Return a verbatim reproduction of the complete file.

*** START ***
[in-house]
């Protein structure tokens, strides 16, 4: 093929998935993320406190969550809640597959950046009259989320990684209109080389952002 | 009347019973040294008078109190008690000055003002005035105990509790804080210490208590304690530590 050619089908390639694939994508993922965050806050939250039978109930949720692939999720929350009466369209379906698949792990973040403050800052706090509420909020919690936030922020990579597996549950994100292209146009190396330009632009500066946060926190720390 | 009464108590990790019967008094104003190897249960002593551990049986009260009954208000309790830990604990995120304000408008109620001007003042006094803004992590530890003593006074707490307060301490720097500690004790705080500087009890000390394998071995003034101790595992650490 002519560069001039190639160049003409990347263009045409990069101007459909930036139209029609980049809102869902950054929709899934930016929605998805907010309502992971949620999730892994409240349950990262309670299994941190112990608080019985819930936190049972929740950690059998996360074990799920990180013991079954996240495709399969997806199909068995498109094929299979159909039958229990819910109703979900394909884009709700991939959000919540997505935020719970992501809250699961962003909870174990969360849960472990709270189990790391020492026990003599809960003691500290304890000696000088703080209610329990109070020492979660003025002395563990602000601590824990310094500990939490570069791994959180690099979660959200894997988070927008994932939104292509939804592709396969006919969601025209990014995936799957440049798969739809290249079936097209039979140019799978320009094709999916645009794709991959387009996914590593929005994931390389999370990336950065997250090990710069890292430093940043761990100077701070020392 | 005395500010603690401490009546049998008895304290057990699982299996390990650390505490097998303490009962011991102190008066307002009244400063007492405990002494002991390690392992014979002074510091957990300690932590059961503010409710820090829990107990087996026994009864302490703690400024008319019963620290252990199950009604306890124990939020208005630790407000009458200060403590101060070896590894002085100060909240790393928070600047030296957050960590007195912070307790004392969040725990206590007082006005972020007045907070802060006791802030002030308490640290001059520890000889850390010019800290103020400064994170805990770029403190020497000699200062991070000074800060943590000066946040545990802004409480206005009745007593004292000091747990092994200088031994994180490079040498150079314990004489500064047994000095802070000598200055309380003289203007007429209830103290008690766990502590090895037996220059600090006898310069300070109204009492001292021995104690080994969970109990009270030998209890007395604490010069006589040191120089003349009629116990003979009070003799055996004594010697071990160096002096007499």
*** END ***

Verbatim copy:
[in-house]
């Protein structure tokens, strides 16, 4: 093929998935993320406190969550809640597959950046009259989320990684209109080389952002 | 009347019973040294008078109190008690000055003002005035105990509790804080210490208590304690530590 050619089908390639694939994508993922965050806050939250039978109930949720692939999720929350009466369209379906698949792990973040403050800052706090509420909020919690936030922020990579597996549950994100292209146009190396330009632009500066946060926190720390 | 009464108590990790019967008094104003190897249960002593551990049986009260009954208000309790830990604990995120304000408008109620001007003042006094803004992590530890003593006074707490307060301490720097500690004790705080500087009890000390394998071995003034101790595992650490 002519560069001039190639160049003409990347263009045409990069101007459909930036139209029609980049809102869902950054929709899934930016929605998805907010309502992971949620999730892994409240349950990262309670299994941190112990608080019985819930936190049972929740950690059998996360074990799920990180013991079954996240495709399969997806199909068995498109094929299979159909039958229990819910109703979900394909884009709700991939959000919540997505935020719970992501809250699961962003909870174990969360849960472990709270189990790391020492026990003599809960003691500290304890000696000088703080209610329990109070020492979660003025002395563990602000601590824990310094500990939490570069791994959180690099979660959200894997988070927008994932939104292509939804592709396969006919969601025209990014995936799957440049798969739809290249079936097209039979140019799978320009094709999916645009794709991959387009996914590593929005994931390389999370990336950065997250090990710069890292430093940043761990100077701070020392 | 005395500010603690401490009546049998008895304290057990699982299996390990650390505490097998303490009962011991102190008066307002009244400063007492405990002494002991390690392992014979002074510091957990300690932590059961503010409710820090829990107990087996026994009864302490703690400024008319019963620290252990199950009604306890124990939020208005630790407000009458200060403590101060070896590894002085100060909240790393928070600047030296957050960590007195912070307790004392969040725990206590007082006005972020007045907070802060006791802030002030308490640290001059520890000889850390010019800290103020400064994170805990770029403190020497000699200062991070000074800060943590000066946040545990802004409480206005009745007593004292000091747990092994200088031994994180490079040498150079314990004489500064047994000095802070000598200055309380003289203007007429209830103290008690766990502590090895037996220059600090006898310069300070109204009492001292021995104690080994969970109990009270030998209890007395604490010069006589040191120089003349009629116990003979009070003799055996004594010697071990160096002096007499």